You’ve probably heard about high intensity interval training, or HIIT workouts, in Workout Trainer, at the gym and in fitness magazines – but do you really know what it is or if it can help you reach your fitness goals, and does it really burn fat better than other types of workouts? Keep reading to find out!
High intensity interval training (HIIT) is a workout style that alternates periods of high intensity exercise with low intensity recovery or rest, and usually repeats for several cycles. This type of interval training is all about putting in the effort, you have to push it to the max and get your heart rate up to get the full benefits. HIIT workouts can be varied with the mode of exercise (cardio machines, bodyweight, dumbbells, etc.) as well as duration of the intervals. Tabata training is a very popular HIIT style workout that uses a 20 second max effort interval, a 10 second rest interval and repeats 8 times for a 4 minute workout. These intervals can all be done with the same exercise, or the exercise can be different for variety.
WEIGHT LOSS & FAT BURNING
HIIT training has been very popular for several years now and is recommended to many because of it’s efficiency, and let’s face it, many of us wish we had more time to dedicate to exercise! HIIT, over time, is shown to be more effective than longer bouts of moderate intensity exercise, for improving body composition and cardiovascular function. This means people are losing fat, maintaining lean muscle and improving their heart function, all from short HIIT workouts.
Some of you may be asking, what’s the catch? How is it possible that you can lose weight and become more fit from shorter workouts? Well, HIIT exercise works in several ways to help you burn more fat; it spikes your hormone levels (the ones that help you use fat stores for energy), it increases your total Calories burned in a session and it promotes a higher metabolic rate after your workout session is done – this means you continue to blast Calories even when you’ve hung up the towel for the day!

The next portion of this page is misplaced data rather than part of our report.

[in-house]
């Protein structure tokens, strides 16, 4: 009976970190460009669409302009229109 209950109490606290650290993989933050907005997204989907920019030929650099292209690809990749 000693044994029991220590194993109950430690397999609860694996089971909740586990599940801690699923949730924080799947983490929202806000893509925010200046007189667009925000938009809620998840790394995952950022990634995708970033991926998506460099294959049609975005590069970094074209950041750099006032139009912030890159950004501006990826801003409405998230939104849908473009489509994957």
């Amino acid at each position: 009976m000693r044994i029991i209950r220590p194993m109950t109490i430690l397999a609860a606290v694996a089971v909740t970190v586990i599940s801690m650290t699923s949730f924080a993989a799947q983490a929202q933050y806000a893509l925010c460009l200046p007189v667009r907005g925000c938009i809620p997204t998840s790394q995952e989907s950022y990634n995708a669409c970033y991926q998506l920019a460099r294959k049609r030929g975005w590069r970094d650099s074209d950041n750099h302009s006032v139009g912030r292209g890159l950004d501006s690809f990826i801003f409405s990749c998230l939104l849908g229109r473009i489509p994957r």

HOW TO DO HIIT EXERCISES
So, how can you fit HIIT workouts into your routine? No matter what your starting level of fitness is or your experience, you can do HIIT training. It is all about incorporating exercises that are do-able and safe for your experience level, and then putting in maximum effort during the ‘work’ intervals. How will you know if you are working hard enough? If you have a heart rate (HR) monitor or wearable like the AppleWatch or Samsung Gear S2, keep your HR around 85% of your maximum. Don’t worry if you don’t have a fancy HR measuring device, you should be working at a pace that makes it difficult for you to say a sentence out loud, or you can count your beats per minute the good old fashioned way, on your wrist or neck.
HIIT WORKOUTS & PROGRAMS
So, high intensity interval training really does burn fat better than other workouts. Now that you know, here are some of our most popular and favorite HIIT workouts in Workout Trainer. Do them yourself, share them with your friends and start seeing results!
Are you already sold on HIIT workouts and ready to commit to a program? Check out our HIIT programs for any level!
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- American Council On Exercise. (2013). Is Tabata All It’s Cracked Up to Be? ACE Fit Expert Insight Research & Studies. https://www.acefitness.org/acefit/expert-insight-article/47/3591/is-tabata-all-it-s-cracked-up-to-be.
- Sijie, T., Hainai, Y., Fengying, Y., & Jianxiong, W. (2012). High intensity interval exercise training in overweight young women. Journal of Sports Medicine and Physical Fitness, 52(3), 255-62.
- Macpherson, R.E., Hasel, T.J., Olver, T.D., Paterson, D.H., & Lemon, P.W. (2011). Run sprint interval training improves aerobic performance but not maximal cardiac output. Med Sci Sports Exerc., 43(1), 115-22.
- Andrews, R. All About High Intensity Interval Training (HIIT). Precision Nutrition. http://www.precisionnutrition.com/all-about-hiit.
- Brookreson, N. (2015). Using Heart Rate Monitoring for Personal Training. ACSM Certification. http://certification.acsm.org/blog/2015/july/using-heart-rate-monitoring-for-personal-training.